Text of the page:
Dusty Darr, associate state director for advocacy for the American Association of Retired Persons of Oklahoma, said that close to 70 percent of nursing home residents share a room, and the bill allows homes to make housing adjustments for patients who do not wish to share a room with a resident who has a camera in place.
Another new law ends Oklahoma's status of being the only state without a post-conviction DNA testing statute.
House Bill 1068, by Rep. Lee Denny, R-Cushing, and Sen. James Halligan, R-Stillwater, will allow some felons who profess their innocence to request forensic DNA testing of biological material involved in their investigation and prosecution.
Tiffany Murphy, a clinical professor at Oklahoma City University School of Law and the director of the Oklahoma Innocence Project, said she was ecstatic when the bill passed.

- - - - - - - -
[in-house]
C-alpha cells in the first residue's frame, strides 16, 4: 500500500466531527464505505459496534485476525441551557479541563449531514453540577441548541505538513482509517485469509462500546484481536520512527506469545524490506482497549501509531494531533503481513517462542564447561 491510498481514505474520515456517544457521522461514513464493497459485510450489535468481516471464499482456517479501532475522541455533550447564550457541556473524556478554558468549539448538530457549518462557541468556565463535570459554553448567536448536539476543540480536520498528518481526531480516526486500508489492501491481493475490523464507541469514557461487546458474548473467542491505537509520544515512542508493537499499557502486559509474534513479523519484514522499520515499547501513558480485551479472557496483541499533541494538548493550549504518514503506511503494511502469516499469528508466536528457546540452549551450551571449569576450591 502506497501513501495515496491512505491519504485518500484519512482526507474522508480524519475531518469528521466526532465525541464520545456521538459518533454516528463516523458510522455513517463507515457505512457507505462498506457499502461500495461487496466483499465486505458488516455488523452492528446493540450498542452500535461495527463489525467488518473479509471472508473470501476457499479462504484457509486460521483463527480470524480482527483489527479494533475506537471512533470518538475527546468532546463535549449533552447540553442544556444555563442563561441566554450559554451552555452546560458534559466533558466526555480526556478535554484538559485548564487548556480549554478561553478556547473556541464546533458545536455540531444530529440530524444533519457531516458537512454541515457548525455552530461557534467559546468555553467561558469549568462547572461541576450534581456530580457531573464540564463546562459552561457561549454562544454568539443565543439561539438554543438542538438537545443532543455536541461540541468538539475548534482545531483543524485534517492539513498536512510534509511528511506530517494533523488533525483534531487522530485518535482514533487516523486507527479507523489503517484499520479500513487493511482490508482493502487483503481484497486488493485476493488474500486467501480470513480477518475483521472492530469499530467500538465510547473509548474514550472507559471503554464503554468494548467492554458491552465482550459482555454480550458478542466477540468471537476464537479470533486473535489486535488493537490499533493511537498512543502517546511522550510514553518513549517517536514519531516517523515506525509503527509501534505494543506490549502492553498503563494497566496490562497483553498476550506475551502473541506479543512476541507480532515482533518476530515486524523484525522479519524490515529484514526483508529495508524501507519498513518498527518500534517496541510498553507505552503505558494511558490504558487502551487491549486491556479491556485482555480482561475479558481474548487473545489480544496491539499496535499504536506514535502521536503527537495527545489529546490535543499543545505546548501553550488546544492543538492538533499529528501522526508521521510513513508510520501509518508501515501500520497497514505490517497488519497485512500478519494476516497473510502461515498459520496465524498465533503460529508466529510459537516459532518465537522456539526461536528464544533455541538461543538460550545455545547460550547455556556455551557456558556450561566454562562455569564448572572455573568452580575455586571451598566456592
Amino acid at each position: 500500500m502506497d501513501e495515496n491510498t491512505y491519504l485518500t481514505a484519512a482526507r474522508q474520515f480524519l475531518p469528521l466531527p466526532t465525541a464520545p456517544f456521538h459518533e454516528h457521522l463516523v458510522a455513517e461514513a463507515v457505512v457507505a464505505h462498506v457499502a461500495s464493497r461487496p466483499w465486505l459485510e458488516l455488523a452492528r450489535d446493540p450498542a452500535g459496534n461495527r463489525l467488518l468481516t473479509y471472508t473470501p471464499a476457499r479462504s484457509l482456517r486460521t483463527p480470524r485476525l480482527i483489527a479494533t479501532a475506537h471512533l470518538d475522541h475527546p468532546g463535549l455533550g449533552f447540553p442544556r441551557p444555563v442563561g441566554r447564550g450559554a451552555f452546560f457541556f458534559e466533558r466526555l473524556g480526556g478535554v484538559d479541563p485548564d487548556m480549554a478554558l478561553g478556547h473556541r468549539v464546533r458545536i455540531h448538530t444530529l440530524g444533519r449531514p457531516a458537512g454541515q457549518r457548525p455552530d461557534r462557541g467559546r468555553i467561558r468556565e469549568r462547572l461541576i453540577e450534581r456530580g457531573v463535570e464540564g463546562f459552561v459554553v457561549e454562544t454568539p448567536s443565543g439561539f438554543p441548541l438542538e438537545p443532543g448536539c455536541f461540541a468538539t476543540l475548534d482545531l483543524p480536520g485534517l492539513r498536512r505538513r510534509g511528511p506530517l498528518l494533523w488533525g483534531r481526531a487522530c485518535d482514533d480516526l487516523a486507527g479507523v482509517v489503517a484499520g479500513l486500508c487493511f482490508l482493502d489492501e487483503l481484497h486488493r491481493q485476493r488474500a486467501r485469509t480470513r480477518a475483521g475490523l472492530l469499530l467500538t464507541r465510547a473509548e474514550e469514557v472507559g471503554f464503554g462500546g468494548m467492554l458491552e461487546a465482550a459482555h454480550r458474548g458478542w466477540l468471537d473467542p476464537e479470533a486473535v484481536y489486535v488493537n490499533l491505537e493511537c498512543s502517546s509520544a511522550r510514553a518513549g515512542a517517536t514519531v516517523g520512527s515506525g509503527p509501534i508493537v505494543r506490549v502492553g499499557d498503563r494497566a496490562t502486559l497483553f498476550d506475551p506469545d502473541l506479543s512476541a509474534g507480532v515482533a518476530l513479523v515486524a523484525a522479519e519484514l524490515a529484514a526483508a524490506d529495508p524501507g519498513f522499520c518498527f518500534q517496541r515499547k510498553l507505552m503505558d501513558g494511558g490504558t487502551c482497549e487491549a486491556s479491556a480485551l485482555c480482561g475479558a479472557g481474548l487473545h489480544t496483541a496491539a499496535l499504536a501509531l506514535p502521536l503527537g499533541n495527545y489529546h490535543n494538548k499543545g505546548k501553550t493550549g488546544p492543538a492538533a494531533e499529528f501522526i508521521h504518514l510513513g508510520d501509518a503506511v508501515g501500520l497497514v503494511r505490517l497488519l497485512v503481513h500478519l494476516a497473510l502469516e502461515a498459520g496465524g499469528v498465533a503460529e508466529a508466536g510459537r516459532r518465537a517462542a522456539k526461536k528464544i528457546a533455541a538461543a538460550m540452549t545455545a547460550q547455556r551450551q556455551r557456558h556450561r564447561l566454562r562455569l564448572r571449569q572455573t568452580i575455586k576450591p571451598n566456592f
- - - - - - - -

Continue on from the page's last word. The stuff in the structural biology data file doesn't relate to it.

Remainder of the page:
“I think that it will be a wonderful opportunity for those with physical evidence that can be evaluated to have their cases heard as soon as possible,” Murphy said.
“I am anticipating that we will be getting more requests than what we have received.”
Other key laws
Senate Bill 652 will raise the fee for driver's licenses. Classes A, B and C licenses will all increase by $10, and a commercial D license, which is the standard license for most Oklahoma drivers, will increase by $12 to $33.50.
One of the more contentious bills last session was House Bill 1999, allowing facilities that slaughter horses to be built in the state. Many animal rights advocates strongly opposed the bill by Rep. Skye McNeil, R-Bristow, and Sen. Eddie Fields, R-Wynona.
While the consumption of horse meat is banned in the U.S., it is allowed in some countries. Some local supporters of the measure said that it gives ranchers more options when trying to find affordable ways to deal with lame or injured horses.